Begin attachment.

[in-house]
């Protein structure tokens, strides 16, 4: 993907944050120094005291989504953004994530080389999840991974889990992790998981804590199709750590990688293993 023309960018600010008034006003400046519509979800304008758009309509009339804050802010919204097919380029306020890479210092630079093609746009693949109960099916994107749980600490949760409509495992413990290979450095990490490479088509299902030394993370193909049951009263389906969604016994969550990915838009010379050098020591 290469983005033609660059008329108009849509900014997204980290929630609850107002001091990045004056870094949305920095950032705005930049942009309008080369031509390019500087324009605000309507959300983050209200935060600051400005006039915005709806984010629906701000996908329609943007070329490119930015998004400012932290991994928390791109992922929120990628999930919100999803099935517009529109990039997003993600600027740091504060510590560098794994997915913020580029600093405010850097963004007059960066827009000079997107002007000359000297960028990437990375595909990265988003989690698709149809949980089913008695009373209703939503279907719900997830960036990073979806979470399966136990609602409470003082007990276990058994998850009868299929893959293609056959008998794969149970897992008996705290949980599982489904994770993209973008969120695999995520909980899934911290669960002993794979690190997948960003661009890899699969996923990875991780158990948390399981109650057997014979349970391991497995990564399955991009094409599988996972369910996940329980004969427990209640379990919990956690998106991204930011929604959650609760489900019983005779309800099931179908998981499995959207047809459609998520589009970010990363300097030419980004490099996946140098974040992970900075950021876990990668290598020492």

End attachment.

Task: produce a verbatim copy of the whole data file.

[in-house]
């Protein structure tokens, strides 16, 4: 993907944050120094005291989504953004994530080389999840991974889990992790998981804590199709750590990688293993 023309960018600010008034006003400046519509979800304008758009309509009339804050802010919204097919380029306020890479210092630079093609746009693949109960099916994107749980600490949760409509495992413990290979450095990490490479088509299902030394993370193909049951009263389906969604016994969550990915838009010379050098020591 290469983005033609660059008329108009849509900014997204980290929630609850107002001091990045004056870094949305920095950032705005930049942009309008080369031509390019500087324009605000309507959300983050209200935060600051400005006039915005709806984010629906701000996908329609943007070329490119930015998004400012932290991994928390791109992922929120990628999930919100999803099935517009529109990039997003993600600027740091504060510590560098794994997915913020580029600093405010850097963004007059960066827009000079997107002007000359000297960028990437990375595909990265988003989690698709149809949980089913008695009373209703939503279907719900997830960036990073979806979470399966136990609602409470003082007990276990058994998850009868299929893959293609056959008998794969149970897992008996705290949980599982489904994770993209973008969120695999995520909980899934911290669960002993794979690190997948960003661009890899699969996923990875991780158990948390399981109650057997014979349970391991497995990564399955991009094409599988996972369910996940329980004969427990209640379990919990956690998106991204930011929604959650609760489900019983005779309800099931179908998981499995959207047809459609998520589009970010990363300097030419980004490099996946140098974040992970900075950021876990990668290598020492």